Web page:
4. #4
    Gold Member
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    Default Re: the trailer saga begins

    I think either size you use will be fine as long as you build all the proper bracing and supports as needed.
    I would put the rub rail on, especially if you need lot's of tie downs.
    Keep us posted with lot's of pics.

  5. #5
    Elite Member
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    Default Re: the trailer saga begins

    has anyone used the "autolock" gooseneck coupler made by tempco? It seems like a good idea, just wondering if it works as well as it seems. It's a little pricey, but I think it may be worth the money. It would take one more point from the fifthwheel vs. gooseneck debate.

    http://www.etrailer.com/Trailer-Coup.../LL2516ST.html

  6. #6
    Elite Member DT86's Avatar
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    Kubota 9540, RTV 900 and David Brown 885.

    Default Re: the trailer saga begins

    Yes that or one that works the same.

    8 or so years ago that hitch saved a friends trailer for being stolen in the night. There were tracks in the mud backing under the trailer, landing gear only partially down but the trailer was still there. The hitch was in the coupled position and he figured that the criminals-to-be were too stupid to figure out why it wouldn't go down over the ball and left.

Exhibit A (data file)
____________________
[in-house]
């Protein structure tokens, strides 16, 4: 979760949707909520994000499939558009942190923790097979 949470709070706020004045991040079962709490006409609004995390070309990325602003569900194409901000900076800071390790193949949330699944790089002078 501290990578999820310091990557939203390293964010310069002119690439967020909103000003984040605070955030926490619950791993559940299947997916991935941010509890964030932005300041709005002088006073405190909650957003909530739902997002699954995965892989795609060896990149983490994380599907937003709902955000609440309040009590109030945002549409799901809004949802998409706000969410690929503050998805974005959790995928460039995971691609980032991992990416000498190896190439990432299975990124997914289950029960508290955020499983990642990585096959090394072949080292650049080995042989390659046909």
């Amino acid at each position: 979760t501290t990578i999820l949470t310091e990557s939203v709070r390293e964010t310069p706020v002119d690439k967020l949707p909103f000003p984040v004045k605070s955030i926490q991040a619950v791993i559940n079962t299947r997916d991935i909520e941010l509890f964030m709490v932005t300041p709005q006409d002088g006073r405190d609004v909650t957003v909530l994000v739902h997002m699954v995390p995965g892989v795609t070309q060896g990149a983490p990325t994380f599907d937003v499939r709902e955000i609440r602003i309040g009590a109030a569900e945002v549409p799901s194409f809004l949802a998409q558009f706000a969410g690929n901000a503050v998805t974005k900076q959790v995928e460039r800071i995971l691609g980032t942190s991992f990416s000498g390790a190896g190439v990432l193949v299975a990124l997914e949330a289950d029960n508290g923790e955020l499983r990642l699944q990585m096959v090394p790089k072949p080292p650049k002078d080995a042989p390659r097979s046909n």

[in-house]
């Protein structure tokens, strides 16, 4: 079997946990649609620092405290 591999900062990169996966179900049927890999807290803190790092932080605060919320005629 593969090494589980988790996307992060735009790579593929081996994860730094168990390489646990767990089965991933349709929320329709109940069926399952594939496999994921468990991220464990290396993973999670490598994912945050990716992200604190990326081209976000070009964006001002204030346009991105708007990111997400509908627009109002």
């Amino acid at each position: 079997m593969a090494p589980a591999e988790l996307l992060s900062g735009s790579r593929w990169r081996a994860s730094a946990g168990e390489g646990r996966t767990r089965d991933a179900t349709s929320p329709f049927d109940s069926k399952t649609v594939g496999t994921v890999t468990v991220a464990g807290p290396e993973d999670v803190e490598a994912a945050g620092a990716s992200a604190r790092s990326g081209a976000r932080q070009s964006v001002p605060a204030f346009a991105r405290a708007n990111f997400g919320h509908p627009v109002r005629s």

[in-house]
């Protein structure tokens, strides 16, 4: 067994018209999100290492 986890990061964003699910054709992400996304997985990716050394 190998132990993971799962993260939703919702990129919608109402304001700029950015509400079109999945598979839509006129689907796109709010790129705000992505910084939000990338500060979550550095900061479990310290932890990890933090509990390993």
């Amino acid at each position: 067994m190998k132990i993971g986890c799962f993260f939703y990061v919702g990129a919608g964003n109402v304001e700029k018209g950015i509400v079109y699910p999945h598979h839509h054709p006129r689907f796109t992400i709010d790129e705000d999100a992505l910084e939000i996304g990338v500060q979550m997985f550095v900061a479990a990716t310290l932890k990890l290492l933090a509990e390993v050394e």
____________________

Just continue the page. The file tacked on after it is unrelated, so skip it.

In my experience you need to be unhooking on level ground to see any real benefit from it. How many times have you jacked one up 6" above the ball only to drag the neck across the tail gate? Think about it.

  7. #7
    Elite Member
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    Default Re: the trailer saga begins

    Quote Originally Posted by DT86 View Post
    How many times have you jacked one up 6" above the ball only to drag the neck across the tail gate? Think about it.
    none... I have never owned/ used a goosneck or fifth wheel.

  8. #8
    Super Member mjncad's Avatar
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    Default Re: the trailer saga begins

    I'm looking forward to seeing pictures as this progresses.
    Paraphrasing Douglas Adams - So long and thanks for all the bacon.

  9. #9
    Elite Member
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    Default Re: the trailer saga begins

    Me too, though it probably won't be for a few months. I just don't have the space in the winter to consume a large portion of my garage with a long-term project. It is my workshop/ tractor/ sometimes car storage in the winter. If I gotta work on the car- I need to be able to pull it in. In the meantime, I am researching/ designing everything so hopefully when I start I will be able to progress quickly. Right now I am pondering folding ramps so I can have 5' beavertail with 5' stand-up ramps that will fold down and fold out again to make 10' ramps with a leg in the middle. I don't know how well it will work, or if it will make enough of an difference in the angle to be worth it.

    I am also right now deciding on axles. I am starting to think that the donor trailer I was going to use may be better to fix up enough to sell it and buy new axles, then I can get the dimensions I want instead of trying to make something work.

    It will also end up being long enough that I won't be able to fit in the garage, so the plan is to build everything up to the neck in the garage, then by the time I get to the neck, I will have to pull it into/ out of the garage partway until it's done. Unfortunately I will have to paint it outside as well.